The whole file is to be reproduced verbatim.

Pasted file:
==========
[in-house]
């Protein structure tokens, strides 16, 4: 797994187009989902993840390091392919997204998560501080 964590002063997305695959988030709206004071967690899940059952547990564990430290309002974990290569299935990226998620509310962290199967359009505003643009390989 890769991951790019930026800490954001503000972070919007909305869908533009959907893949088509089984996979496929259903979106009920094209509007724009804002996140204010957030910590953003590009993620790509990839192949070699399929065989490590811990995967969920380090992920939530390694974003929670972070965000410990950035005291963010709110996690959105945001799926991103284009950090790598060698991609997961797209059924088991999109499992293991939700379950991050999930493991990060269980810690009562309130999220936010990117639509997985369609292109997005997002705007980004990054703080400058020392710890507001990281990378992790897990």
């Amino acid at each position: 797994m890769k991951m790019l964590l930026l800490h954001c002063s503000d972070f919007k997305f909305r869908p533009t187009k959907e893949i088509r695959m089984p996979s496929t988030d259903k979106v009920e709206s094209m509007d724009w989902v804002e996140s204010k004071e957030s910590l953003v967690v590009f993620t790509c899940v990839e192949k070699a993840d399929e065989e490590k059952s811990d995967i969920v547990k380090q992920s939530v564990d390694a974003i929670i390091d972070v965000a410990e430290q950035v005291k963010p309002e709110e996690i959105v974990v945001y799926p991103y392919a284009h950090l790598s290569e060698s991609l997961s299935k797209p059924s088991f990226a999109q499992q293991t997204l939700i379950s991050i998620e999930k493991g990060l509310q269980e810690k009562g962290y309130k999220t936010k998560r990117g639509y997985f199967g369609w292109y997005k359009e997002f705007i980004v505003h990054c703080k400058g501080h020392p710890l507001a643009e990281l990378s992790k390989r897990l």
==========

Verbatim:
[in-house]
């Protein structure tokens, strides 16, 4: 797994187009989902993840390091392919997204998560501080 964590002063997305695959988030709206004071967690899940059952547990564990430290309002974990290569299935990226998620509310962290199967359009505003643009390989 890769991951790019930026800490954001503000972070919007909305869908533009959907893949088509089984996979496929259903979106009920094209509007724009804002996140204010957030910590953003590009993620790509990839192949070699399929065989490590811990995967969920380090992920939530390694974003929670972070965000410990950035005291963010709110996690959105945001799926991103284009950090790598060698991609997961797209059924088991999109499992293991939700379950991050999930493991990060269980810690009562309130999220936010990117639509997985369609292109997005997002705007980004990054703080400058020392710890507001990281990378992790897990």
């Amino acid at each position: 797994m890769k991951m790019l964590l930026l800490h954001c002063s503000d972070f919007k997305f909305r869908p533009t187009k959907e893949i088509r695959m089984p996979s496929t988030d259903k979106v009920e709206s094209m509007d724009w989902v804002e996140s204010k004071e957030s910590l953003v967690v590009f993620t790509c899940v990839e192949k070699a993840d399929e065989e490590k059952s811990d995967i969920v547990k380090q992920s939530v564990d390694a974003i929670i390091d972070v965000a410990e430290q950035v005291k963010p309002e709110e996690i959105v974990v945001y799926p991103y392919a284009h950090l790598s290569e060698s991609l997961s299935k797209p059924s088991f990226a999109q499992q293991t997204l939700i379950s991050i998620e999930k493991g990060l509310q269980e810690k009562g962290y309130k999220t936010k998560r990117g639509y997985f199967g369609w292109y997005k359009e997002f705007i980004v505003h990054c703080k400058g501080h020392p710890l507001a643009e990281l990378s992790k390989r897990l």